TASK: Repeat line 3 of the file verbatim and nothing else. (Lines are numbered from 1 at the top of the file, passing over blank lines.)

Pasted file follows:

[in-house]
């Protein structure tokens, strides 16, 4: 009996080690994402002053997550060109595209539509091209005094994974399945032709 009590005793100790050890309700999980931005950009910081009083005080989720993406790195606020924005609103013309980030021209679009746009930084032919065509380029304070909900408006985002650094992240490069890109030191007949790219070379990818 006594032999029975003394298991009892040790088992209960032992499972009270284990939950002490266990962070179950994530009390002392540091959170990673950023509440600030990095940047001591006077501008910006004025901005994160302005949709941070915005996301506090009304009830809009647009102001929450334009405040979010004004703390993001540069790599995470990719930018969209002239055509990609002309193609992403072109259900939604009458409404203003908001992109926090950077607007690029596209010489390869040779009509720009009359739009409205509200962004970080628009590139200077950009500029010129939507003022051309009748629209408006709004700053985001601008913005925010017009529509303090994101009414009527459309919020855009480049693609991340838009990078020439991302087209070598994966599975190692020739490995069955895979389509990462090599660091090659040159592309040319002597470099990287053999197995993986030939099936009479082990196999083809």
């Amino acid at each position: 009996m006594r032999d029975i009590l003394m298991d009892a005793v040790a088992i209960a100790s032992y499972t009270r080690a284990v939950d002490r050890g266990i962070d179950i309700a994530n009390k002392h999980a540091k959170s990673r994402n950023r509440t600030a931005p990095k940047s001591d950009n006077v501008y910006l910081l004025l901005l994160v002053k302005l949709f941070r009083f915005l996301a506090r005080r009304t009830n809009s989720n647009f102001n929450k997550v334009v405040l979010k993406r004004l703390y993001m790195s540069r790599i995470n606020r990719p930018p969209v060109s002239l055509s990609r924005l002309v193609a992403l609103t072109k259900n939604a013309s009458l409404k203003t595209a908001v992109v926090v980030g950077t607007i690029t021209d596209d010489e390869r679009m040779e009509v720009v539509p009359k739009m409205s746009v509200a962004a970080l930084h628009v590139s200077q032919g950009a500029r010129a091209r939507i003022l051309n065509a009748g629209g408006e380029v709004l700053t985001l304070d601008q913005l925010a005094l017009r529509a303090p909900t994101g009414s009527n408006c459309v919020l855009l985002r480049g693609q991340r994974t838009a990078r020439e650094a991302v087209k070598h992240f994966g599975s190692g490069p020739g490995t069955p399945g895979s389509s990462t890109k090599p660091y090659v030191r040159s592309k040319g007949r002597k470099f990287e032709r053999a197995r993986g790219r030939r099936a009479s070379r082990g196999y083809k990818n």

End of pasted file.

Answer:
């Amino acid at each position: 009996m006594r032999d029975i009590l003394m298991d009892a005793v040790a088992i209960a100790s032992y499972t009270r080690a284990v939950d002490r050890g266990i962070d179950i309700a994530n009390k002392h999980a540091k959170s990673r994402n950023r509440t600030a931005p990095k940047s001591d950009n006077v501008y910006l910081l004025l901005l994160v002053k302005l949709f941070r009083f915005l996301a506090r005080r009304t009830n809009s989720n647009f102001n929450k997550v334009v405040l979010k993406r004004l703390y993001m790195s540069r790599i995470n606020r990719p930018p969209v060109s002239l055509s990609r924005l002309v193609a992403l609103t072109k259900n939604a013309s009458l409404k203003t595209a908001v992109v926090v980030g950077t607007i690029t021209d596209d010489e390869r679009m040779e009509v720009v539509p009359k739009m409205s746009v509200a962004a970080l930084h628009v590139s200077q032919g950009a500029r010129a091209r939507i003022l051309n065509a009748g629209g408006e380029v709004l700053t985001l304070d601008q913005l925010a005094l017009r529509a303090p909900t994101g009414s009527n408006c459309v919020l855009l985002r480049g693609q991340r994974t838009a990078r020439e650094a991302v087209k070598h992240f994966g599975s190692g490069p020739g490995t069955p399945g895979s389509s990462t890109k090599p660091y090659v030191r040159s592309k040319g007949r002597k470099f990287e032709r053999a197995r993986g790219r030939r099936a009479s070379r082990g196999y083809k990818n």